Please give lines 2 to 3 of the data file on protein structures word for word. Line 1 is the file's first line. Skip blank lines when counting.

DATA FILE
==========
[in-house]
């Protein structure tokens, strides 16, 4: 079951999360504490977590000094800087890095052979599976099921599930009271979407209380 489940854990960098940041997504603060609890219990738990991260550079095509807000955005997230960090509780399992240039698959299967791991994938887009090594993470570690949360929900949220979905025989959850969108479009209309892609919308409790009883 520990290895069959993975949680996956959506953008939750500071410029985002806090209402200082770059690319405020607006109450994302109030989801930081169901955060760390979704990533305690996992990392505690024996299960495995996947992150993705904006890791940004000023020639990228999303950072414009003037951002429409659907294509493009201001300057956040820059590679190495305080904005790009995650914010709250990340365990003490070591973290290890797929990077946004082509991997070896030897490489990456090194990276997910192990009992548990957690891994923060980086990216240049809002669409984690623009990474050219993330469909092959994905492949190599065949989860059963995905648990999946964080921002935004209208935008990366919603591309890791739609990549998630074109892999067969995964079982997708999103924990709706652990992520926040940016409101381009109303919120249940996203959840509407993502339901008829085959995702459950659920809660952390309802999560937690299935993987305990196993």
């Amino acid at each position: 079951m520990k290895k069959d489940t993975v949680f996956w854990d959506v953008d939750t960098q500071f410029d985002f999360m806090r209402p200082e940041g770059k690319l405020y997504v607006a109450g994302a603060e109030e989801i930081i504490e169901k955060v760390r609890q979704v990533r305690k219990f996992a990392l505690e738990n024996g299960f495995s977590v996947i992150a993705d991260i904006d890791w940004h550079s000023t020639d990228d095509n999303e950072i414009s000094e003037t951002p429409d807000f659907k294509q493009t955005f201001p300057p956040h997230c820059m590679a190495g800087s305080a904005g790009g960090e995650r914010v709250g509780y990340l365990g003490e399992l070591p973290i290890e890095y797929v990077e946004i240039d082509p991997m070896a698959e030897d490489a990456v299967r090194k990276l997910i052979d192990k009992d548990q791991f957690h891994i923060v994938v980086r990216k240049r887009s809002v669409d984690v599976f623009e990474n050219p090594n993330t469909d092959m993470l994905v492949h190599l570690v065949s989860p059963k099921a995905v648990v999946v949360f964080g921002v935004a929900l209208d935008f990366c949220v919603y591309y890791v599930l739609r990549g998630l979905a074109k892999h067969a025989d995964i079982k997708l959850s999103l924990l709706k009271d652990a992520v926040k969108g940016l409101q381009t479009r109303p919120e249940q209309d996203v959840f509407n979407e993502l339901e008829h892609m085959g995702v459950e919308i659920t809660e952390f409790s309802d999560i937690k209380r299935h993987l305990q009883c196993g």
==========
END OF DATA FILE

């Protein structure tokens, strides 16, 4: 079951999360504490977590000094800087890095052979599976099921599930009271979407209380 489940854990960098940041997504603060609890219990738990991260550079095509807000955005997230960090509780399992240039698959299967791991994938887009090594993470570690949360929900949220979905025989959850969108479009209309892609919308409790009883 520990290895069959993975949680996956959506953008939750500071410029985002806090209402200082770059690319405020607006109450994302109030989801930081169901955060760390979704990533305690996992990392505690024996299960495995996947992150993705904006890791940004000023020639990228999303950072414009003037951002429409659907294509493009201001300057956040820059590679190495305080904005790009995650914010709250990340365990003490070591973290290890797929990077946004082509991997070896030897490489990456090194990276997910192990009992548990957690891994923060980086990216240049809002669409984690623009990474050219993330469909092959994905492949190599065949989860059963995905648990999946964080921002935004209208935008990366919603591309890791739609990549998630074109892999067969995964079982997708999103924990709706652990992520926040940016409101381009109303919120249940996203959840509407993502339901008829085959995702459950659920809660952390309802999560937690299935993987305990196993």
């Amino acid at each position: 079951m520990k290895k069959d489940t993975v949680f996956w854990d959506v953008d939750t960098q500071f410029d985002f999360m806090r209402p200082e940041g770059k690319l405020y997504v607006a109450g994302a603060e109030e989801i930081i504490e169901k955060v760390r609890q979704v990533r305690k219990f996992a990392l505690e738990n024996g299960f495995s977590v996947i992150a993705d991260i904006d890791w940004h550079s000023t020639d990228d095509n999303e950072i414009s000094e003037t951002p429409d807000f659907k294509q493009t955005f201001p300057p956040h997230c820059m590679a190495g800087s305080a904005g790009g960090e995650r914010v709250g509780y990340l365990g003490e399992l070591p973290i290890e890095y797929v990077e946004i240039d082509p991997m070896a698959e030897d490489a990456v299967r090194k990276l997910i052979d192990k009992d548990q791991f957690h891994i923060v994938v980086r990216k240049r887009s809002v669409d984690v599976f623009e990474n050219p090594n993330t469909d092959m993470l994905v492949h190599l570690v065949s989860p059963k099921a995905v648990v999946v949360f964080g921002v935004a929900l209208d935008f990366c949220v919603y591309y890791v599930l739609r990549g998630l979905a074109k892999h067969a025989d995964i079982k997708l959850s999103l924990l709706k009271d652990a992520v926040k969108g940016l409101q381009t479009r109303p919120e249940q209309d996203v959840f509407n979407e993502l339901e008829h892609m085959g995702v459950e919308i659920t809660e952390f409790s309802d999560i937690k209380r299935h993987l305990q009883c196993g």